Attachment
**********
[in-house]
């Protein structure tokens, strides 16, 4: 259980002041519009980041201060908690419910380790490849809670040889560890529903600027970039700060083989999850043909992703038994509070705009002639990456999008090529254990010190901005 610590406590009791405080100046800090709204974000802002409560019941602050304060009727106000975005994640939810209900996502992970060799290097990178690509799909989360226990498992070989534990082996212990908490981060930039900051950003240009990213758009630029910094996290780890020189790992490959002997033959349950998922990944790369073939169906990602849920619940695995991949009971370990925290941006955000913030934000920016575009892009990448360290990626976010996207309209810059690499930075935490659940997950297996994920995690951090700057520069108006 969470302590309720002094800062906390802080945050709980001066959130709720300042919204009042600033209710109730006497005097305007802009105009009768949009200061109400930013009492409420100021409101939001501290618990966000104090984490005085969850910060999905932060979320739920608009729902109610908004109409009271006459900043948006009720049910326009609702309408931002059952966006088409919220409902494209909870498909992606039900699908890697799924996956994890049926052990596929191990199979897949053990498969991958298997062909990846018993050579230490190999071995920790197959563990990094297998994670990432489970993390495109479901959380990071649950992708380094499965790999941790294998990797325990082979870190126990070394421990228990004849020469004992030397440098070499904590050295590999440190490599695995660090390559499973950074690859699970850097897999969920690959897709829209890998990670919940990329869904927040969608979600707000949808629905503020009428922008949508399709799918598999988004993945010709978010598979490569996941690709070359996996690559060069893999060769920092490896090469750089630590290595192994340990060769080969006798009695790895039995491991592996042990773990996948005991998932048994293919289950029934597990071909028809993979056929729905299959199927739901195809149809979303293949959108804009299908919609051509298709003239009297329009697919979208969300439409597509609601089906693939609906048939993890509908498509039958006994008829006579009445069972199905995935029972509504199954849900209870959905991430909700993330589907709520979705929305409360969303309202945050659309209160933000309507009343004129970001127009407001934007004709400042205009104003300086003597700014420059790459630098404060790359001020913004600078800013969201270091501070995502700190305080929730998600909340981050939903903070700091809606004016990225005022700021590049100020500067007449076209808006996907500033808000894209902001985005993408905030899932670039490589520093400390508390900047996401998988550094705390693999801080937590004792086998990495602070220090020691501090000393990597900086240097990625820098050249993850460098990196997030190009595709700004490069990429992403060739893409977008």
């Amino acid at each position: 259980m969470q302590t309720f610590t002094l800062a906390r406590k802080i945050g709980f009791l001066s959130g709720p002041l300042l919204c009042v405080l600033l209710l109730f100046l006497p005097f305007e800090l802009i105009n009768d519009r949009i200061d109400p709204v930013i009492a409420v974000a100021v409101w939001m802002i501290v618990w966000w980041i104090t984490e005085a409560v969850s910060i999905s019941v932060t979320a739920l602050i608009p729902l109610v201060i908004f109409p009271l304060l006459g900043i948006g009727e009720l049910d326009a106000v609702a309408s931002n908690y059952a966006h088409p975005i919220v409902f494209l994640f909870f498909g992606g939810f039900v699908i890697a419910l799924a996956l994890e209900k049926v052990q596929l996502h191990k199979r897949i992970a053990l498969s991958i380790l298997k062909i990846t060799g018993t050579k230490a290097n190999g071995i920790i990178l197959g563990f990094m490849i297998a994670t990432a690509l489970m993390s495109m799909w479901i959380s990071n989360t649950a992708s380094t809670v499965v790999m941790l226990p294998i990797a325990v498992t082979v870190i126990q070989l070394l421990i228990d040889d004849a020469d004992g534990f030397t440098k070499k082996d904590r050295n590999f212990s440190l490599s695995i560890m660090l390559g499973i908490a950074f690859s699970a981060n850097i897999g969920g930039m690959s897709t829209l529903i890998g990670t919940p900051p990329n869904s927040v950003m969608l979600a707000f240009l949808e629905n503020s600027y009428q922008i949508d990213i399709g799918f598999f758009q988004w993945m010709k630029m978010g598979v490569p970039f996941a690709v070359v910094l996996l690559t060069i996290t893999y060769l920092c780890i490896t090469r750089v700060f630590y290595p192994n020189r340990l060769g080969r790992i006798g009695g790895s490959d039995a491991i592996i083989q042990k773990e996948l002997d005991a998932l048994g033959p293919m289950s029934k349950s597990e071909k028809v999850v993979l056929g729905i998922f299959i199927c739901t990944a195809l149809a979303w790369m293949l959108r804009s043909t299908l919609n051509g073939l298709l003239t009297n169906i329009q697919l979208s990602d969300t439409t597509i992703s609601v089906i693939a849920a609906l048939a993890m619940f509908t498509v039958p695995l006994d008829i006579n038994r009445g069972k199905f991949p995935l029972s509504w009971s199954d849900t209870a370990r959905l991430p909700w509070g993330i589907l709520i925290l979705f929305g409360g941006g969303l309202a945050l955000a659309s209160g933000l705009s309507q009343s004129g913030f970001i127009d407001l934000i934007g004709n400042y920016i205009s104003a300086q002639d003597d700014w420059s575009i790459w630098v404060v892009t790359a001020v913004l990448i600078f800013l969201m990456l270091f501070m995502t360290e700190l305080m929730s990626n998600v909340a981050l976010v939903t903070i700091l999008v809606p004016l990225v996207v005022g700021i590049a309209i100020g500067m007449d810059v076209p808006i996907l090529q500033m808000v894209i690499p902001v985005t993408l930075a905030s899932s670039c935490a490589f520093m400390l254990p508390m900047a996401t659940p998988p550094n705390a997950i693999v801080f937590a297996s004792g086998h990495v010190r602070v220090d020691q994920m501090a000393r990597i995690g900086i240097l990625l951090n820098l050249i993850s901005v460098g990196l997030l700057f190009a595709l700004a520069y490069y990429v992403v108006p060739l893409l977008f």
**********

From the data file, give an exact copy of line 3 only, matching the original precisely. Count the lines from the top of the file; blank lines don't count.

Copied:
């Amino acid at each position: 259980m969470q302590t309720f610590t002094l800062a906390r406590k802080i945050g709980f009791l001066s959130g709720p002041l300042l919204c009042v405080l600033l209710l109730f100046l006497p005097f305007e800090l802009i105009n009768d519009r949009i200061d109400p709204v930013i009492a409420v974000a100021v409101w939001m802002i501290v618990w966000w980041i104090t984490e005085a409560v969850s910060i999905s019941v932060t979320a739920l602050i608009p729902l109610v201060i908004f109409p009271l304060l006459g900043i948006g009727e009720l049910d326009a106000v609702a309408s931002n908690y059952a966006h088409p975005i919220v409902f494209l994640f909870f498909g992606g939810f039900v699908i890697a419910l799924a996956l994890e209900k049926v052990q596929l996502h191990k199979r897949i992970a053990l498969s991958i380790l298997k062909i990846t060799g018993t050579k230490a290097n190999g071995i920790i990178l197959g563990f990094m490849i297998a994670t990432a690509l489970m993390s495109m799909w479901i959380s990071n989360t649950a992708s380094t809670v499965v790999m941790l226990p294998i990797a325990v498992t082979v870190i126990q070989l070394l421990i228990d040889d004849a020469d004992g534990f030397t440098k070499k082996d904590r050295n590999f212990s440190l490599s695995i560890m660090l390559g499973i908490a950074f690859s699970a981060n850097i897999g969920g930039m690959s897709t829209l529903i890998g990670t919940p900051p990329n869904s927040v950003m969608l979600a707000f240009l949808e629905n503020s600027y009428q922008i949508d990213i399709g799918f598999f758009q988004w993945m010709k630029m978010g598979v490569p970039f996941a690709v070359v910094l996996l690559t060069i996290t893999y060769l920092c780890i490896t090469r750089v700060f630590y290595p192994n020189r340990l060769g080969r790992i006798g009695g790895s490959d039995a491991i592996i083989q042990k773990e996948l002997d005991a998932l048994g033959p293919m289950s029934k349950s597990e071909k028809v999850v993979l056929g729905i998922f299959i199927c739901t990944a195809l149809a979303w790369m293949l959108r804009s043909t299908l919609n051509g073939l298709l003239t009297n169906i329009q697919l979208s990602d969300t439409t597509i992703s609601v089906i693939a849920a609906l048939a993890m619940f509908t498509v039958p695995l006994d008829i006579n038994r009445g069972k199905f991949p995935l029972s509504w009971s199954d849900t209870a370990r959905l991430p909700w509070g993330i589907l709520i925290l979705f929305g409360g941006g969303l309202a945050l955000a659309s209160g933000l705009s309507q009343s004129g913030f970001i127009d407001l934000i934007g004709n400042y920016i205009s104003a300086q002639d003597d700014w420059s575009i790459w630098v404060v892009t790359a001020v913004l990448i600078f800013l969201m990456l270091f501070m995502t360290e700190l305080m929730s990626n998600v909340a981050l976010v939903t903070i700091l999008v809606p004016l990225v996207v005022g700021i590049a309209i100020g500067m007449d810059v076209p808006i996907l090529q500033m808000v894209i690499p902001v985005t993408l930075a905030s899932s670039c935490a490589f520093m400390l254990p508390m900047a996401t659940p998988p550094n705390a997950i693999v801080f937590a297996s004792g086998h990495v010190r602070v220090d020691q994920m501090a000393r990597i995690g900086i240097l990625l951090n820098l050249i993850s901005v460098g990196l997030l700057f190009a595709l700004a520069y490069y990429v992403v108006p060739l893409l977008f």